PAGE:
Democratic presidential candidate Hillary Clinton has called the taxing of carry as capital gains “a glaring inequity” that she would remedy if elected.
“It offends our values as a nation when an investment manager making $50 million can pay a lower tax rate on her earned income than a teacher making $50,000 pays on her income,” Clinton said at a rally in Keene, New Hampshire.
The carry earned by “some multimillionaire Wall Street managers” should be taxed as ordinary income at 35 percent, not as capital gains at 15 percent, she said.
“Don’t get me wrong, private equity and venture capital play important roles in our economy, and we should continue to support the entrepreneurial spirit that makes America great,” she said. “We can close this loophole that benefits some of the best-paid people in America, while continuing to encourage investment in innovative, young companies.”
The estimated $4 billion to $6 billion in tax that may result from an increased tax on carried interest, Clinton said, could be used to help middle class and working families.
Much of the same language was heard earlier this week by fellow Democratic candidate John Edwards.
“A tax code that lets hedge fund and private equity managers making hundreds of millions a year pay taxes at a lower rate than their secretaries is wrong,” Edwards said in a statement. “Carried interest is compensation for work, and it should be taxed like other pay.”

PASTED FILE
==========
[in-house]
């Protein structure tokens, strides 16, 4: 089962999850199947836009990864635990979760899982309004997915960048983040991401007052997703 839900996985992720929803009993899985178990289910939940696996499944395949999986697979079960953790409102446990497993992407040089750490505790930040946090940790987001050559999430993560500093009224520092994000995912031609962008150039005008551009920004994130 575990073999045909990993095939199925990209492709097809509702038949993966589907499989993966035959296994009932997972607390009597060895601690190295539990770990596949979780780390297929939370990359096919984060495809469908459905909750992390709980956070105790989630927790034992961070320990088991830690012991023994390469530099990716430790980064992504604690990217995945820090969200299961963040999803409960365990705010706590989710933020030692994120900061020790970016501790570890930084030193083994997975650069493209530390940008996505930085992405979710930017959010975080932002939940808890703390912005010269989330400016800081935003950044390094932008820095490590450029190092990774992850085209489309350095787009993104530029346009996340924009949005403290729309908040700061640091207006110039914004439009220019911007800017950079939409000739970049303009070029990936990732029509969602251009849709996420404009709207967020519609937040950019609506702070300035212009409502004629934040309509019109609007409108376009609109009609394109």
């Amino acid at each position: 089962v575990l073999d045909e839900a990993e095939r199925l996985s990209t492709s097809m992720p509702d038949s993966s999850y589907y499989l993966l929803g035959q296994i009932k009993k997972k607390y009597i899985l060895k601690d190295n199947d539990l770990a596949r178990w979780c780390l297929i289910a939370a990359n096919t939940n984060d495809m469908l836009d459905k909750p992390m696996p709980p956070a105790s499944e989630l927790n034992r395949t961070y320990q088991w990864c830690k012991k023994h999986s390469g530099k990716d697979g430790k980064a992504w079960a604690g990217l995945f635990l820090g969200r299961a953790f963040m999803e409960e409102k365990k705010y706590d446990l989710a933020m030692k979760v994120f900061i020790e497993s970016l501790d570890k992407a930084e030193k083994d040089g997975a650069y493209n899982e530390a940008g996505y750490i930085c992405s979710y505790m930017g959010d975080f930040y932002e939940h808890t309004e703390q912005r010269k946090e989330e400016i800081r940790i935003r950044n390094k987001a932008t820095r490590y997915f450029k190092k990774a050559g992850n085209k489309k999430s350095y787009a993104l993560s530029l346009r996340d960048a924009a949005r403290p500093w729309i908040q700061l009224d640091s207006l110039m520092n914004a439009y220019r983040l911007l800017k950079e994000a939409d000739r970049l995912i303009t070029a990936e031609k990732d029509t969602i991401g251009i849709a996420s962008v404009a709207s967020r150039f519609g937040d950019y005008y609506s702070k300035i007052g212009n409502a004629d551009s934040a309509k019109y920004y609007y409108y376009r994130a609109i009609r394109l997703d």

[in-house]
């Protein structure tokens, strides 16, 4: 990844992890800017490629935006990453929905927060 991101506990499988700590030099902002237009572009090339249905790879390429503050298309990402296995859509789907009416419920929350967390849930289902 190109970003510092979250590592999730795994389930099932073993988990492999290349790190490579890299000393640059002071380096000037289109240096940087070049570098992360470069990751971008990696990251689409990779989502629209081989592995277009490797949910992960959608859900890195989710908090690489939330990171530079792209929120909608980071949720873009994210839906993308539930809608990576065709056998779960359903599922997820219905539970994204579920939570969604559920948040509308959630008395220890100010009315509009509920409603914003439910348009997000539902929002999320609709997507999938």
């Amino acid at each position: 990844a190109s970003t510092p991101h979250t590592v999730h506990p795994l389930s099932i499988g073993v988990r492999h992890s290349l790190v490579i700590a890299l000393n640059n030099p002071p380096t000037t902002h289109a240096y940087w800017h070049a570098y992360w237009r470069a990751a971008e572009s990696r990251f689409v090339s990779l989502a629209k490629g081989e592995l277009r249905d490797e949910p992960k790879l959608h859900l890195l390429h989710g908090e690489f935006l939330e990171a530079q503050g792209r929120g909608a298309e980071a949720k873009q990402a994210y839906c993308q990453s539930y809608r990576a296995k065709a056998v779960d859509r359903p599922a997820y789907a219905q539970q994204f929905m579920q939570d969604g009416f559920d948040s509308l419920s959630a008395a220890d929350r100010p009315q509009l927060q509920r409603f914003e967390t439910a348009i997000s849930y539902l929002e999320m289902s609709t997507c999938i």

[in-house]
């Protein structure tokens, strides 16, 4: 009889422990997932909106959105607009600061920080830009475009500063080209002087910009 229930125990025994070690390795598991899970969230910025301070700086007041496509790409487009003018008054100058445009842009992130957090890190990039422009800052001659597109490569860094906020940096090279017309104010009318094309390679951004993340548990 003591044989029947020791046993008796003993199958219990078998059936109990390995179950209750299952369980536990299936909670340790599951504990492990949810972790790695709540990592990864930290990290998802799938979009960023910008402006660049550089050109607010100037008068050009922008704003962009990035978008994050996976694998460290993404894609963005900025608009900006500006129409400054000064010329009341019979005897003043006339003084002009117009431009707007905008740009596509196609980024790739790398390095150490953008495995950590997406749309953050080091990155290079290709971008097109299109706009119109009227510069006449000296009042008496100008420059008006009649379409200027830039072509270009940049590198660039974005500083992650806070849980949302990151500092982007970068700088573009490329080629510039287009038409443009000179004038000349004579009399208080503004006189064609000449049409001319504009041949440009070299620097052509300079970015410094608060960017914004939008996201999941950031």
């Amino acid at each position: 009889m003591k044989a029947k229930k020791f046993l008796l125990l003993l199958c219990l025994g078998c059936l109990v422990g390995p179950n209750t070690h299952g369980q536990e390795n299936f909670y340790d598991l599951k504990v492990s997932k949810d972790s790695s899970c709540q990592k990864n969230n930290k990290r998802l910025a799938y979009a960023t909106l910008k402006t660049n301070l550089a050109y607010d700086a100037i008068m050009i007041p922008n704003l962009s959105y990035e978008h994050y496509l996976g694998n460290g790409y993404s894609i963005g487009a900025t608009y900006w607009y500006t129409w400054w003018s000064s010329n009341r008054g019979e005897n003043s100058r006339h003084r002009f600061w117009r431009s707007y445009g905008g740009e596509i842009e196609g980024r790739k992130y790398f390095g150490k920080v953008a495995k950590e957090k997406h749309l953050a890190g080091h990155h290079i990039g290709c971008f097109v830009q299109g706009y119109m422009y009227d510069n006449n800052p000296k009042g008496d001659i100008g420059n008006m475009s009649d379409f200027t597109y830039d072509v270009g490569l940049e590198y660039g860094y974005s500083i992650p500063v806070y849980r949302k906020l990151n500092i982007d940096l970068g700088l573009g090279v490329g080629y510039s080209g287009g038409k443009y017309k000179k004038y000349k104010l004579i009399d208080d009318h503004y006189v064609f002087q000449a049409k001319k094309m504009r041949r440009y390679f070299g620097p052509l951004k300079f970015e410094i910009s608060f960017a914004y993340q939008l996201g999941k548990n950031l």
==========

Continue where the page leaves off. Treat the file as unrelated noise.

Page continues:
Edwards applauded House Representative Sander Levin for introducing a bill that will “end this abuse” of taxing carry as capital gains.
Billionaire investor Warren Buffett, The Washington Post, The New York Times and the Service Employees International Union are among those supporting GP tax reform.
The issue is being examined in numerous Congressional hearings this summer, as is as the tax treatment of publicly traded partnerships like Fortress and The Blackstone Group.
Senate Finance chair Max Baucus, a Democrat from Montana, and ranking committee member Charles Grassely, a Republican from Iowa, have authored a bill that would cause such partnerships to be taxed at the higher corporation rate.
“I congratulate Senators Baucus and Grassley for introducing a bill to close another loophole that lets publicly traded hedge funds and private equity funds avoid corporate taxes,” Edwards said.